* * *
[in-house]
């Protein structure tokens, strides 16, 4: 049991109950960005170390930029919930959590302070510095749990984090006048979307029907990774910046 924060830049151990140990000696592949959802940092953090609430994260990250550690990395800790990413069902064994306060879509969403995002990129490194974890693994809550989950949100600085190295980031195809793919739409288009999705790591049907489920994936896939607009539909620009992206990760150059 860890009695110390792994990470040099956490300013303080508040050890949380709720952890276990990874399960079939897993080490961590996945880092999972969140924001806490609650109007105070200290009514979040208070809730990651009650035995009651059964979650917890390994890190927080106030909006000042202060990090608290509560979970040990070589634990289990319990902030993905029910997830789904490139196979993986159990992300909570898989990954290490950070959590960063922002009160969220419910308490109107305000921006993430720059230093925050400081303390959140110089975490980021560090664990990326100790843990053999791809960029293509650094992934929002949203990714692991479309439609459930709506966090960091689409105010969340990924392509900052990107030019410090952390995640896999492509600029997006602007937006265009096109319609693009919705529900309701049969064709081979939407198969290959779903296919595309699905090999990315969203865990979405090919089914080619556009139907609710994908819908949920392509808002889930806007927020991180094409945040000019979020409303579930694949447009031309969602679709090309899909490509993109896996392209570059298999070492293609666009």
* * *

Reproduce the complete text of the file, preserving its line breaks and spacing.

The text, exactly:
[in-house]
């Protein structure tokens, strides 16, 4: 049991109950960005170390930029919930959590302070510095749990984090006048979307029907990774910046 924060830049151990140990000696592949959802940092953090609430994260990250550690990395800790990413069902064994306060879509969403995002990129490194974890693994809550989950949100600085190295980031195809793919739409288009999705790591049907489920994936896939607009539909620009992206990760150059 860890009695110390792994990470040099956490300013303080508040050890949380709720952890276990990874399960079939897993080490961590996945880092999972969140924001806490609650109007105070200290009514979040208070809730990651009650035995009651059964979650917890390994890190927080106030909006000042202060990090608290509560979970040990070589634990289990319990902030993905029910997830789904490139196979993986159990992300909570898989990954290490950070959590960063922002009160969220419910308490109107305000921006993430720059230093925050400081303390959140110089975490980021560090664990990326100790843990053999791809960029293509650094992934929002949203990714692991479309439609459930709506966090960091689409105010969340990924392509900052990107030019410090952390995640896999492509600029997006602007937006265009096109319609693009919705529900309701049969064709081979939407198969290959779903296919595309699905090999990315969203865990979405090919089914080619556009139907609710994908819908949920392509808002889930806007927020991180094409945040000019979020409303579930694949447009031309969602679709090309899909490509993109896996392209570059298999070492293609666009």